The Pàtimokkha forms the core of the Vinaya Piñaka, the first division in the Tipiñaka, which contains the rules Buddhist monks and nuns must live by. The meaning of the word pàtimokkha is unclear, but it may mean something like `obligation' or `binding promise'. The original Pàtimokkha was a collection of aphorisms summarising the teachings (D.II,49) but gradually this evolved into a code of behaviour; with 227 rules for monks and an extra 84 rules for nuns. The rules are divided into eight parts according to the severity of the punishment they entail if infringed. The most important of these rules are the four Pàràjika, which entail expulsion from the monastic community if broken. They are (1) having sexual intercourse, (2) theft, (3) murder, and (4) falsely claiming to have spiritual attainments. Other important rules are the 13 Saïghàdisesa, which if infringed must be confessed.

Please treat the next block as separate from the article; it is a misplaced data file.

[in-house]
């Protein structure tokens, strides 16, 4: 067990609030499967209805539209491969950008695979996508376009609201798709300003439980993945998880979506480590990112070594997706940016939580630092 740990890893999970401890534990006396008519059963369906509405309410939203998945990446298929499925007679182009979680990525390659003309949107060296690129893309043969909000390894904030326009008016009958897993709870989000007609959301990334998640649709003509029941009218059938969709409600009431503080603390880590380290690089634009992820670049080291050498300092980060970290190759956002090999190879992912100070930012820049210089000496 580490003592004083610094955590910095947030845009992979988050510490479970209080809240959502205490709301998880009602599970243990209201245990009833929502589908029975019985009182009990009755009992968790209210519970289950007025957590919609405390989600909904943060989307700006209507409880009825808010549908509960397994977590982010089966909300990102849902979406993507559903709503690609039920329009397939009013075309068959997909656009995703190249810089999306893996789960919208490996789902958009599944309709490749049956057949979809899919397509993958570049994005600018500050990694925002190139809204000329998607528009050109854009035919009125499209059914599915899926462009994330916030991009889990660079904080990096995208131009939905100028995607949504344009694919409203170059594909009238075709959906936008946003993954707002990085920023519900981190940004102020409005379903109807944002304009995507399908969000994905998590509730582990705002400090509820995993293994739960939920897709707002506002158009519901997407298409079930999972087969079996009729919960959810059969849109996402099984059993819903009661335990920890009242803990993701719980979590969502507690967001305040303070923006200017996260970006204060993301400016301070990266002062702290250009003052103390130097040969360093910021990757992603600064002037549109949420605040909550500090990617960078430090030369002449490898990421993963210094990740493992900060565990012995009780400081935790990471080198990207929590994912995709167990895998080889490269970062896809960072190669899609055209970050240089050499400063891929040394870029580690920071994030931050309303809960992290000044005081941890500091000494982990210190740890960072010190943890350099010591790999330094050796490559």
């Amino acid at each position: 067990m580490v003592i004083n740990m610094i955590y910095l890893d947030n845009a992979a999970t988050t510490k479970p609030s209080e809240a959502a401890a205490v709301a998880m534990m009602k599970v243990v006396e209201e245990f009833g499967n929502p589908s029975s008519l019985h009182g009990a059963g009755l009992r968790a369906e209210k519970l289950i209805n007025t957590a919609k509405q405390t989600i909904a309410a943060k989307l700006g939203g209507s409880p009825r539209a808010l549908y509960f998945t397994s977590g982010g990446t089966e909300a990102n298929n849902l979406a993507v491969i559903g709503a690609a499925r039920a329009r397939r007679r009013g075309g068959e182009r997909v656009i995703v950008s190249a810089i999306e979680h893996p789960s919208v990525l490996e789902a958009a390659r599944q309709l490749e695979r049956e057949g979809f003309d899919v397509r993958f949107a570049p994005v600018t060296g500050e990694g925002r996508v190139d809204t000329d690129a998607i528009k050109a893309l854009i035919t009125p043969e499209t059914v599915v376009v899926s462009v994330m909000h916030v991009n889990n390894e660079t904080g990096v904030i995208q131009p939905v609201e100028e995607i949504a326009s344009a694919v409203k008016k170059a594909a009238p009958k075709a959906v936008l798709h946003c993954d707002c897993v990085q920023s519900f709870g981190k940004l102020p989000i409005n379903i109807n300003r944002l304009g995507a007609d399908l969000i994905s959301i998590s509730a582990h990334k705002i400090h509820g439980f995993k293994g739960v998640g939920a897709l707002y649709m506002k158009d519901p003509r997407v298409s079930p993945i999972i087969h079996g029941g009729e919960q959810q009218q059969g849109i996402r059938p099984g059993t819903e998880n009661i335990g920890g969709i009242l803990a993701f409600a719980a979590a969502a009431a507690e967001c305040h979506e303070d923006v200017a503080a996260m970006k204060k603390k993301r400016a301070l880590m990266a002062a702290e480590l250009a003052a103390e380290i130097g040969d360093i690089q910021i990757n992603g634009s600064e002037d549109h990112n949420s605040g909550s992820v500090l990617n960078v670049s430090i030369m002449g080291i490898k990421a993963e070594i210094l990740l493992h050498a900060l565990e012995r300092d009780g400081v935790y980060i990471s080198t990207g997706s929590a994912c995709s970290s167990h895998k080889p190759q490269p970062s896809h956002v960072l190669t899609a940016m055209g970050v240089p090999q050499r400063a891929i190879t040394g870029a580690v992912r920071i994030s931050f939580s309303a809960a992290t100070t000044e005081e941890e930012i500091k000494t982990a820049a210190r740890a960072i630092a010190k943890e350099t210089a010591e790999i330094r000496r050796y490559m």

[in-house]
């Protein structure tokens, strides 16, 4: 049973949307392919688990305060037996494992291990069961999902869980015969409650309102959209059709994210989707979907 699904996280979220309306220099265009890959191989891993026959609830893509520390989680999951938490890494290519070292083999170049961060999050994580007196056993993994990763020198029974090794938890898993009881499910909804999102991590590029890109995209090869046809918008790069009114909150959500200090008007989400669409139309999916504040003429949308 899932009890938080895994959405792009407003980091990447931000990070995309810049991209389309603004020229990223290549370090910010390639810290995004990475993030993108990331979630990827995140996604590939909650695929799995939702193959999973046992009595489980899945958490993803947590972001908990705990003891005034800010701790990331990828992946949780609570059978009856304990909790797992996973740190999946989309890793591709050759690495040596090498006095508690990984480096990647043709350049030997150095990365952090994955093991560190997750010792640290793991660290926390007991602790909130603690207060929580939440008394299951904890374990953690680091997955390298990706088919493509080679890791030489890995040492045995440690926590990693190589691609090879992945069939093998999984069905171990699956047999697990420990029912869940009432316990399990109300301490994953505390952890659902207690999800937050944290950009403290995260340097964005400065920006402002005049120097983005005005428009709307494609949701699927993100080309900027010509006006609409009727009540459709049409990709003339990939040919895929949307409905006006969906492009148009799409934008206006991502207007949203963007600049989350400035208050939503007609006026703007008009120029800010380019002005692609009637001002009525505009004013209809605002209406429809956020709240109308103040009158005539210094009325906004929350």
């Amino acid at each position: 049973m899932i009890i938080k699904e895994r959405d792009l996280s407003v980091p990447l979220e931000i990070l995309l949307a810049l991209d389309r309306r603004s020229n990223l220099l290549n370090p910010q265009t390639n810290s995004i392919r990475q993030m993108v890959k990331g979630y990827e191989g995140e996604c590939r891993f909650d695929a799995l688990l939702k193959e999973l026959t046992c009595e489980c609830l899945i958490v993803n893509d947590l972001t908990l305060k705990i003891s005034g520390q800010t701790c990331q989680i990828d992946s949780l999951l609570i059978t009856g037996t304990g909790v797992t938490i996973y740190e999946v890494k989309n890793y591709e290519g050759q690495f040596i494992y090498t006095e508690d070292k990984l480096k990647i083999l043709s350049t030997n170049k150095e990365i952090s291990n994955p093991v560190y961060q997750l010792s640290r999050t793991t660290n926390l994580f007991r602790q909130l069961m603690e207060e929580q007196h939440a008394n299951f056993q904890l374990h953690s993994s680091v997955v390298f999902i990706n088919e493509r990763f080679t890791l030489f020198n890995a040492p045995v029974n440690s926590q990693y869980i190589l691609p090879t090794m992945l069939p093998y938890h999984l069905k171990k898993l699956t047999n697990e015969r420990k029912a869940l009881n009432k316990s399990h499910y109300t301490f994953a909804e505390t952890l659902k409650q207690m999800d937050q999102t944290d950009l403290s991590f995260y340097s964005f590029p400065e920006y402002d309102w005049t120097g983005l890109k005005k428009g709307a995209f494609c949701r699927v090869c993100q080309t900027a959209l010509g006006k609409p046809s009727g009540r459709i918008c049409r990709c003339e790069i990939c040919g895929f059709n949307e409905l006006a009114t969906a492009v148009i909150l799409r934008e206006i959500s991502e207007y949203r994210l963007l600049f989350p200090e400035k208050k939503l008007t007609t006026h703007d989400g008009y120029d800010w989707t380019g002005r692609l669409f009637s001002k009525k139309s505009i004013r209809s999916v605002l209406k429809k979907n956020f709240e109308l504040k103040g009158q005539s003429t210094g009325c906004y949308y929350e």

While some of the rules of the Pàtimokkha deal with moral issues, most are about etiquette, monastic protocol and behaviour conducive to harmonious communal living, and thus the Buddha said: `After I am gone, the monks can if they want change the minor rules' (D.II,154). According to the Vinaya, monks and nuns should meet together twice a month to recite the Pàtimokkha. See Calendar.

Buddhist Monastic Dicipline, Mohan Wijayaratna, 1990.